Generally, data gathering is not a big issue for most consumers. We usually know it’s happening and 75% of us are perfectly fine with it as long as see a valuable return in exchange. In a recent Accenture survey, they found that 3 in 4 online shoppers prefer retailers that use personal information to improve the shopping experience. Personalization is the cornerstone to success in retail today, but for personalization to work well, retailers must avoid what’s known as the “creep factor.”
The creep factor, as defined by Teradata, is when the line between context and relevancy becomes blurred or outright ignored—it’s “that queasy feeling you get when someone uses sensitive contextual information in an effort to personalize an interaction”— and it contributes directly to the level of trust a customer has with you. Misusing shopper data will result in the shopper feeling alarmed and they may even stop shopping with your brand altogether. As both retailers and shoppers become more accustomed to deeper levels of personalization, it’s critical that retailers draw clear lines and exercise restraint to avoid creepiness and losing customer trust.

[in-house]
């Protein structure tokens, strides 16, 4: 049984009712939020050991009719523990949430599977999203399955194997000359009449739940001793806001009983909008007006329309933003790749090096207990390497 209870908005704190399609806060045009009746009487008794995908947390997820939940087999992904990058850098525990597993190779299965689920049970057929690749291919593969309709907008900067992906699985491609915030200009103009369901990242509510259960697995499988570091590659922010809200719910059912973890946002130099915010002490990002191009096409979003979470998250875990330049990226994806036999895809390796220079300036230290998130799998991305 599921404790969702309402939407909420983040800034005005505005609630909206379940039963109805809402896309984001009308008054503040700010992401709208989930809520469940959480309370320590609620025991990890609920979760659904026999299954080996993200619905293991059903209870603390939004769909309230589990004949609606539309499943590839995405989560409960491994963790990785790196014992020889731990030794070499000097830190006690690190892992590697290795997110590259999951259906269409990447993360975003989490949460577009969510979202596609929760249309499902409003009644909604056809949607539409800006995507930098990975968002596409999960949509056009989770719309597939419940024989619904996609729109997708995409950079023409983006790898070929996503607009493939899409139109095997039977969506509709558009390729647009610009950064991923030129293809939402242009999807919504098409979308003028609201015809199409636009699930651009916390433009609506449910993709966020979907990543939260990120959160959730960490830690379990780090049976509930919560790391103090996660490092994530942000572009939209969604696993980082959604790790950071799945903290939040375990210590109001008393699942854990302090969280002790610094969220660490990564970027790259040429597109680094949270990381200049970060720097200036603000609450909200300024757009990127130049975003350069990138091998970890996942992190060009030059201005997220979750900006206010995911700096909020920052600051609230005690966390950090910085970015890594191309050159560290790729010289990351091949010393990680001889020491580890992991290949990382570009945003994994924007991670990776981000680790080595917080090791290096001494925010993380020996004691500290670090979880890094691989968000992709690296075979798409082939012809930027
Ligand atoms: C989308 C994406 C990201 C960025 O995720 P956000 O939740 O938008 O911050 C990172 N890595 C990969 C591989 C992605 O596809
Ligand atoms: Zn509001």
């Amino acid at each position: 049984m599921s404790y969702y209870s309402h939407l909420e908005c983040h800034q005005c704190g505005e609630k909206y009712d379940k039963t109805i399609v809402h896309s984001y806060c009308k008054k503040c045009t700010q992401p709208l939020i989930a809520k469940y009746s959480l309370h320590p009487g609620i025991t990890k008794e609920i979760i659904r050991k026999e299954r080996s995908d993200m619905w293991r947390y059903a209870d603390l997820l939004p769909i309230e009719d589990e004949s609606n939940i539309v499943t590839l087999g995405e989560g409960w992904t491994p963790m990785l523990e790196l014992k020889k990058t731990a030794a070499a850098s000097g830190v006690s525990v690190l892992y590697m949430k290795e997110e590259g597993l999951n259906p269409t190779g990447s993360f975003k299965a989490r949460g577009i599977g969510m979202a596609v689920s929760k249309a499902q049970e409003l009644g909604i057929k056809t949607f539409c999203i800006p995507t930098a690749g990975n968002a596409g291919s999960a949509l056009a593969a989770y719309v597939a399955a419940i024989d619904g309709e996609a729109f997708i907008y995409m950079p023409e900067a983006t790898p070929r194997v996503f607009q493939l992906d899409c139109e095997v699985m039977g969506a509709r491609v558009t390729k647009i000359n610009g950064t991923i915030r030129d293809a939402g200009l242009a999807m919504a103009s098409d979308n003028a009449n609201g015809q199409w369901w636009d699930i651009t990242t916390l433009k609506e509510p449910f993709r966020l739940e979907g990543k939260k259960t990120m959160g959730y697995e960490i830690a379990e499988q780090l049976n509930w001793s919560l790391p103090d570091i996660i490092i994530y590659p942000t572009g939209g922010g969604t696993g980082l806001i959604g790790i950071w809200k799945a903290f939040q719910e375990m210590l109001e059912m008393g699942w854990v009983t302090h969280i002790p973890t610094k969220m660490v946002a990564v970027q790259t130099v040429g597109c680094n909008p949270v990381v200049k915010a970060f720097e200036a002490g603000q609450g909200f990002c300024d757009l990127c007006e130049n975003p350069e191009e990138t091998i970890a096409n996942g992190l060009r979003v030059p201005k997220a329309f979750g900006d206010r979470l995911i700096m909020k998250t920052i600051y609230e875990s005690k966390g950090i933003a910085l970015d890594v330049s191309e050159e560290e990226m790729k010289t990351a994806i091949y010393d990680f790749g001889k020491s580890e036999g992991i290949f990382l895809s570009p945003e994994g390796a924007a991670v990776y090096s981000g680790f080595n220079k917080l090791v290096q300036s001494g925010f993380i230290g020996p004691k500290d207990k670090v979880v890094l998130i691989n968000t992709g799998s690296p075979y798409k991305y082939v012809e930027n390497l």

For CloudTags, improving the shopping experience means implementing shopper-led in-store technology that gathers actionable insights and allows retailers to tailor the experience to each shopper. In our Connected Stores, we’ve used tablets as the primary tools for our in-store experiences for two primary reasons.
- Dedicated in-store tablets mean far fewer barriers to entry. Personal devices vary wildly shopper to shopper and not every device has the features necessary to get the full experience. Because In-Store Remarketing can be triggered by the actions shoppers take during a store visit, adding a digital in-store tech is integral to post store visit attribution later online. Dedicated tablets have been the best way to ensure proper data capture for the retailer and consistent shopping experiences for the customer.
- Retail branded tablets have been the first step to building trust, which is crucial in the emerging market of highly-personalized in-store digital experiences. The tablets help shoppers feel more at ease knowing that neither us nor our brands have access to any sensitive data on their personal devices. Shoppers simply tell us what they’re looking for and then we build off that information to create a profile, even if the shopper chooses to opt-out of sharing their personal data at the end.
As digitally powered in-store experiences evolve and become more central to a retail strategy, retailers will find themselves toeing the line between valuable and creepy, and with all the information available to them, it may be impossible not to. But retailers must establish hard and fast rules about how they use the data they gather so they can maintain trust with shoppers and continue to gather data that will allow them to provide fun, intelligent experiences.